Technical Information: 25 images composited with Adobe Photoshop CS6. Canon EOS 5D MK III with Canon EF 100-400mm f/4.5-5.6L set to 220mm and f/13. Shutter speed of 1/500th and ISO 400.

One of North America’s best-known contemporary outdoor and nature photographers and a leader in the field of digital imaging and photographic education, Lepp is the author of many books and the field editor of Outdoor Photographer magazine. One of Canon’s original Explorers of Light, Lepp finds inspiration in advancing technology that fuels creative innovation and expression of his life-long fascination with the natural world.


    I have never understood why pro photographers use the word “pre-visualization”. First of all, there is no such word–it was made up by Ansel Adams, according to some. Second, it would have the meaning of visualizing before you visualize. The word photographers should be using is visualization. Dictionary definition of visualize: form a mental image of. This seems to be what photographers are thinking of when they say “pre-visualize”.

    This is what Wikipedia says about pre-visualization. You know that if it’s on the Internet, it has to be true!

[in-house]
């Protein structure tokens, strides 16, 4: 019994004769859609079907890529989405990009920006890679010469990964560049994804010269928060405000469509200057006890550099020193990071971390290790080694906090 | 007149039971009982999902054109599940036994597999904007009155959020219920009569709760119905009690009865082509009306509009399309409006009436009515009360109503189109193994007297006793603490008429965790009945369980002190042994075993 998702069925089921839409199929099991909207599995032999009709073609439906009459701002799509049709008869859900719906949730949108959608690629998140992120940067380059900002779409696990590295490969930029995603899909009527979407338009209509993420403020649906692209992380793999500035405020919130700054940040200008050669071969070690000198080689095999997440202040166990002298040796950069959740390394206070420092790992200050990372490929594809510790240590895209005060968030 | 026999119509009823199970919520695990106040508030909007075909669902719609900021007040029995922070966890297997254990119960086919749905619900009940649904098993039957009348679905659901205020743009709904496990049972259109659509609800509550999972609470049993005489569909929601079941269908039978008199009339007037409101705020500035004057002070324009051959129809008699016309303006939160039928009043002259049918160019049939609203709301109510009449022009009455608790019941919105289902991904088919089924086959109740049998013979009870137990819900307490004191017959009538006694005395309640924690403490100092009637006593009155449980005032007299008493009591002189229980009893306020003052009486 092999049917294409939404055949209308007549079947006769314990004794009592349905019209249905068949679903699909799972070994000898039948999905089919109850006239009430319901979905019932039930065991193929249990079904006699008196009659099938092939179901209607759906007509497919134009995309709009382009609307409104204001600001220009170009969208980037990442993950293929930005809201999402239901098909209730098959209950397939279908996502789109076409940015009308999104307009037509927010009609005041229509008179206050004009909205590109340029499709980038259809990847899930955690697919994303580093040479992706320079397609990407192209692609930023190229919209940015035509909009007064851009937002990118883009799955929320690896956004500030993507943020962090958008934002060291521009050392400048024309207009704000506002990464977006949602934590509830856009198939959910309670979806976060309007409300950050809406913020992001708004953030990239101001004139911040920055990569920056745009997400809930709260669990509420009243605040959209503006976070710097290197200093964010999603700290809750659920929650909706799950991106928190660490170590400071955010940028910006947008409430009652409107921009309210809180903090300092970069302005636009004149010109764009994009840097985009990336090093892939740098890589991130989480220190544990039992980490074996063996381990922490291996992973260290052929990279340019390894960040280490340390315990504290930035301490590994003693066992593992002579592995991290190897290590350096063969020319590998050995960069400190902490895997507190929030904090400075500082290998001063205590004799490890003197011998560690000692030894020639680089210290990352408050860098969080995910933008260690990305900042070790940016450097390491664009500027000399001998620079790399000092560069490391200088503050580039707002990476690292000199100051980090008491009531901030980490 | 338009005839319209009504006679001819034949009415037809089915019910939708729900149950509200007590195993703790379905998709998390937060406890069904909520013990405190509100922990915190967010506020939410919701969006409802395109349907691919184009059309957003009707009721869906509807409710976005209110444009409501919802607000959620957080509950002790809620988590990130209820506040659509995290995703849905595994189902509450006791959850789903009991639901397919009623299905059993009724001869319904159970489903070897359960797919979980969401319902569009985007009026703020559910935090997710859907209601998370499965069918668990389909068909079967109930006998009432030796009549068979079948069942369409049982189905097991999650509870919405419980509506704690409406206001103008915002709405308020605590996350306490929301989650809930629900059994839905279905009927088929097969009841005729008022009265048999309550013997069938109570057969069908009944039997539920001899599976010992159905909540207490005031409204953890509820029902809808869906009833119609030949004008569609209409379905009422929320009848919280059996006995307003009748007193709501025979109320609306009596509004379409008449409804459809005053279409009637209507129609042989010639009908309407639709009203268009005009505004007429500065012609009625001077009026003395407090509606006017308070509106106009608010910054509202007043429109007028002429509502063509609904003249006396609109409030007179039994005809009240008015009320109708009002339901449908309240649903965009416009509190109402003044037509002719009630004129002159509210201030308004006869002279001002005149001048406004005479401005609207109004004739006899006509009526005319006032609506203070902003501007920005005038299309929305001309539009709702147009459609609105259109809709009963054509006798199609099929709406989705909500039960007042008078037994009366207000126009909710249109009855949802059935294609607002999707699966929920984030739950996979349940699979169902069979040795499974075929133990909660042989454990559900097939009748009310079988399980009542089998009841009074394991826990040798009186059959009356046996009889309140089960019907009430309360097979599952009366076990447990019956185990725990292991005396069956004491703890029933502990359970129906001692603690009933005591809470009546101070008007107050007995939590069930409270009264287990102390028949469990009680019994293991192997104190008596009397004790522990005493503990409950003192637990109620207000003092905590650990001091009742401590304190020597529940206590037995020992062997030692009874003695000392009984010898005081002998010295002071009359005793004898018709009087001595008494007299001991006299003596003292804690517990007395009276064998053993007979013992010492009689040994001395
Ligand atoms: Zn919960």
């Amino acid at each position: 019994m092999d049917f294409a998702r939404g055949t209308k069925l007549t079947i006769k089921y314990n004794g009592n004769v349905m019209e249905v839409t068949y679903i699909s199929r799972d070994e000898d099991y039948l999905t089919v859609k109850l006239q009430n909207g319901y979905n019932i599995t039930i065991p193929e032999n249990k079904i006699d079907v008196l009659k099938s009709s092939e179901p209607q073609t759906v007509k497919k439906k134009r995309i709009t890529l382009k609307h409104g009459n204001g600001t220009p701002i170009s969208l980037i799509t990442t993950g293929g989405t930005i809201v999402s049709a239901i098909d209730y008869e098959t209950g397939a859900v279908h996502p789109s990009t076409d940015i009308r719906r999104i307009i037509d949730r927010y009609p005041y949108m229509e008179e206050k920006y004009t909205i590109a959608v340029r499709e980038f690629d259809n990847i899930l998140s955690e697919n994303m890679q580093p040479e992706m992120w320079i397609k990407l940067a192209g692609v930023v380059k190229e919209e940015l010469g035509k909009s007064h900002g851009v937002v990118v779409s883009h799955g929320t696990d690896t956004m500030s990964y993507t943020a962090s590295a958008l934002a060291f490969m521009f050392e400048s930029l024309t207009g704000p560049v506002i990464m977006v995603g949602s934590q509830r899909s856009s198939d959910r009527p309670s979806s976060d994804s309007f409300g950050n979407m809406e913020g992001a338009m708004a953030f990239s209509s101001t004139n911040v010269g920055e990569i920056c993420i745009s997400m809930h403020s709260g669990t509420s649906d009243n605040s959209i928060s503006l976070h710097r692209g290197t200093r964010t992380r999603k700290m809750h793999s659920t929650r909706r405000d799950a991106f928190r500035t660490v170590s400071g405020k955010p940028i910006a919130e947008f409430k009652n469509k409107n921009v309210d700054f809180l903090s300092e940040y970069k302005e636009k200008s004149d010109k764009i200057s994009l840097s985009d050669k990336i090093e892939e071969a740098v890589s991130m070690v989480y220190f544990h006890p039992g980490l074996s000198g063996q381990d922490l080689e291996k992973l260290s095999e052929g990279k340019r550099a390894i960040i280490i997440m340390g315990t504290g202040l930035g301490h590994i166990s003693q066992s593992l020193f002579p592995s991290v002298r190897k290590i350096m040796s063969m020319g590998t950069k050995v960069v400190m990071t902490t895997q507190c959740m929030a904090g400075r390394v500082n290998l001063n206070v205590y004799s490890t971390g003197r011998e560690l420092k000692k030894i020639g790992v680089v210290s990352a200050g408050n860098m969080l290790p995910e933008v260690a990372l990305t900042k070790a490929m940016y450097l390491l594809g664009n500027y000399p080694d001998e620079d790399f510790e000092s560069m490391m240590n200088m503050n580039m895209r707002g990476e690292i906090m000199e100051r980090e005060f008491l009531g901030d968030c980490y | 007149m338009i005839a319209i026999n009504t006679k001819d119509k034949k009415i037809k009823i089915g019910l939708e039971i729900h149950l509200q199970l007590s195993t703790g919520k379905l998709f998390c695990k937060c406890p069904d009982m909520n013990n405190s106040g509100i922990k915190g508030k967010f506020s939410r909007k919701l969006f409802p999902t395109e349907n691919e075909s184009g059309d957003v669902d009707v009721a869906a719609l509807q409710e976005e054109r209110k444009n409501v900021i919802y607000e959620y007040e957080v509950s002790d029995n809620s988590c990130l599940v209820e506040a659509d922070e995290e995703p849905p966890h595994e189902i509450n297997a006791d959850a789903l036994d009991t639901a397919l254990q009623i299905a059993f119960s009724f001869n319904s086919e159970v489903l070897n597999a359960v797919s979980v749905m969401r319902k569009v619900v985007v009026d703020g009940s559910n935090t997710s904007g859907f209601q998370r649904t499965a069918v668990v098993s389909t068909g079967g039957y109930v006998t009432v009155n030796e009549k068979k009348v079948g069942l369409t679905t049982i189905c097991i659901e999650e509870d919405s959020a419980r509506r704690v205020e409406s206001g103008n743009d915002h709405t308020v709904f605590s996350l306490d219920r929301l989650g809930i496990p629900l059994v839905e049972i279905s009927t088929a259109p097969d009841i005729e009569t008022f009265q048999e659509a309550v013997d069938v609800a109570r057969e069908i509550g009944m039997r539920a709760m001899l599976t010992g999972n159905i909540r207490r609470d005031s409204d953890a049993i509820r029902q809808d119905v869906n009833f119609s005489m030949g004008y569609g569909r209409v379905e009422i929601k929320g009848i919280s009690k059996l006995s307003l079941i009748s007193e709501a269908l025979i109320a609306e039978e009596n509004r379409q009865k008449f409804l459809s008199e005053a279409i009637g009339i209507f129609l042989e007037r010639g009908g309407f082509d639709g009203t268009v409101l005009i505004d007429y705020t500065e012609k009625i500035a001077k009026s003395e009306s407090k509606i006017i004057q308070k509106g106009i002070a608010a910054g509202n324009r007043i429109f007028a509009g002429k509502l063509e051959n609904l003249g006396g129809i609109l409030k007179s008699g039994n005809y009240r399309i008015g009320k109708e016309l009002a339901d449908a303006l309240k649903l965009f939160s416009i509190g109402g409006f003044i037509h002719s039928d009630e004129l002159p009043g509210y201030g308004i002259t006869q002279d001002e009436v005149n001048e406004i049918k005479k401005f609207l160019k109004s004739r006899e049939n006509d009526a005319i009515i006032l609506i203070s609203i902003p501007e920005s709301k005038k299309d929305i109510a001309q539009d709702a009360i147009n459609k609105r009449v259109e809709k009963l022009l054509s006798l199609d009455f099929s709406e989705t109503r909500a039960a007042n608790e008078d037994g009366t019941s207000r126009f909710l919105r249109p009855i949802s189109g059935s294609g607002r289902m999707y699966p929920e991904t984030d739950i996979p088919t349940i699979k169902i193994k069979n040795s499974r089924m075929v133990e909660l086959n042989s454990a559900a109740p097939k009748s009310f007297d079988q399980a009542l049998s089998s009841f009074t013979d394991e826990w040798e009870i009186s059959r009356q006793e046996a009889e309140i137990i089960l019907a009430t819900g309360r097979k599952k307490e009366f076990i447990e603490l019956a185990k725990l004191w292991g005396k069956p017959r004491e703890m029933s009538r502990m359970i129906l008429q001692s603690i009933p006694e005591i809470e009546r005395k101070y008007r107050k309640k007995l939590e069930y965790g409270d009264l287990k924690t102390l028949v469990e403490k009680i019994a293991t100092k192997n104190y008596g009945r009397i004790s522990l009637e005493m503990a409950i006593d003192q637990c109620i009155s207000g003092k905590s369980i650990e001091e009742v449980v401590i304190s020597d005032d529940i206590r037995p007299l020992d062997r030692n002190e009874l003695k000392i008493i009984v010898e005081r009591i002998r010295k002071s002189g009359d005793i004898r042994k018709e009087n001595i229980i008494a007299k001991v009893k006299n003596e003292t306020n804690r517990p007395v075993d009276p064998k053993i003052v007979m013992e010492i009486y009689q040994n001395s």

“Visualization is a central topic in Ansel Adams’ writings about photography, where he defines it as “the ability to anticipate a finished image before making the exposure”.[2] The term previsualization has been attributed to Minor White who divided visualization into previsualization, referring to visualization while studying the subject; and postvisualization, referring to remembering the visualized image at printing time. However, White himself said that he learned the idea, which he called a “psychological concept” from Ansel Adams and Edward Weston.[3] Though the term previsualization was and continues to be used by many noteworthy photographers, and had become part of the vernacular, it is often regarded as redundant.”

    And yes, it is a bit redundant.

    As a really old former student (won’t say how old), articles on pre-visualzation have always intrigued me for the fact that it’s something I have never been able to do. Having an idea of what the photograph will look like before the shutter snaps (call it pre-visualzation or whatever term) is just not something everyone can do and I’ve been trying for 30yrs.

    There is still a group of us “shoot and hope” crowd of photographers that have no idea what the picture will look like until later but on rare occasions we get “lucky” and come up with a really good one.